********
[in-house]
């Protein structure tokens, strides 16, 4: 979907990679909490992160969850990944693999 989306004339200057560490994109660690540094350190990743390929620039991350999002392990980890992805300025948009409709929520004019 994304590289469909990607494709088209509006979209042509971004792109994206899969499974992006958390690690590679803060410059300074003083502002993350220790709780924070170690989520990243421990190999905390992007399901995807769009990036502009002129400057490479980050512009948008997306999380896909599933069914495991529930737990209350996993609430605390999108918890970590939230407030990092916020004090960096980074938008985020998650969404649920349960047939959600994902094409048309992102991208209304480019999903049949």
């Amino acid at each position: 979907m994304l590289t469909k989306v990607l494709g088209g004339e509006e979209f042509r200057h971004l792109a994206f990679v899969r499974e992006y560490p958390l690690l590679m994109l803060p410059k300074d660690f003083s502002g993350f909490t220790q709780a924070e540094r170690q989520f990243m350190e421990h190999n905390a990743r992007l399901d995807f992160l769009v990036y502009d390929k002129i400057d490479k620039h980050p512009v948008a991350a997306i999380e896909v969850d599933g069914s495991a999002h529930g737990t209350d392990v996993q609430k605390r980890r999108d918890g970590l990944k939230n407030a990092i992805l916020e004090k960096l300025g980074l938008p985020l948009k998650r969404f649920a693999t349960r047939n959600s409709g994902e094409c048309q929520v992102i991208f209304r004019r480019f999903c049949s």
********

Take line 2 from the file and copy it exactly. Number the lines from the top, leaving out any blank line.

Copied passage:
């Protein structure tokens, strides 16, 4: 979907990679909490992160969850990944693999 989306004339200057560490994109660690540094350190990743390929620039991350999002392990980890992805300025948009409709929520004019 994304590289469909990607494709088209509006979209042509971004792109994206899969499974992006958390690690590679803060410059300074003083502002993350220790709780924070170690989520990243421990190999905390992007399901995807769009990036502009002129400057490479980050512009948008997306999380896909599933069914495991529930737990209350996993609430605390999108918890970590939230407030990092916020004090960096980074938008985020998650969404649920349960047939959600994902094409048309992102991208209304480019999903049949």